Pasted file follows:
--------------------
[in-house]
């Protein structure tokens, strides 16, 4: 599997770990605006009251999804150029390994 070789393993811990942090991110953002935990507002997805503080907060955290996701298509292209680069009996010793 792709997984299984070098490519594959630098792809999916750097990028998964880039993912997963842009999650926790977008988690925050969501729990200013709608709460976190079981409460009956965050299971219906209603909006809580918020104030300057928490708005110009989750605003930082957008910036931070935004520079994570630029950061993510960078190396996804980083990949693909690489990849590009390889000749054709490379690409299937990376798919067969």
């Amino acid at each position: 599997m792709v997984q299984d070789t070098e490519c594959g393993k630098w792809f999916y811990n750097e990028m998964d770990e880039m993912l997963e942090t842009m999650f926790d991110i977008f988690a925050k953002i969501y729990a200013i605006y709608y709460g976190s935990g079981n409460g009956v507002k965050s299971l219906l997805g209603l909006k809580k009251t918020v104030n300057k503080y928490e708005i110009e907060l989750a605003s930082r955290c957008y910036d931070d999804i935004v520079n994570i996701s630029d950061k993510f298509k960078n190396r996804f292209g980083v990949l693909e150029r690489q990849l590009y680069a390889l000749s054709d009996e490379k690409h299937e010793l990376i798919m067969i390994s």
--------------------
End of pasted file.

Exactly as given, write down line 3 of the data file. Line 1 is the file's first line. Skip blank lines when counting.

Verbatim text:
């Amino acid at each position: 599997m792709v997984q299984d070789t070098e490519c594959g393993k630098w792809f999916y811990n750097e990028m998964d770990e880039m993912l997963e942090t842009m999650f926790d991110i977008f988690a925050k953002i969501y729990a200013i605006y709608y709460g976190s935990g079981n409460g009956v507002k965050s299971l219906l997805g209603l909006k809580k009251t918020v104030n300057k503080y928490e708005i110009e907060l989750a605003s930082r955290c957008y910036d931070d999804i935004v520079n994570i996701s630029d950061k993510f298509k960078n190396r996804f292209g980083v990949l693909e150029r690489q990849l590009y680069a390889l000749s054709d009996e490379k690409h299937e010793l990376i798919m067969i390994s």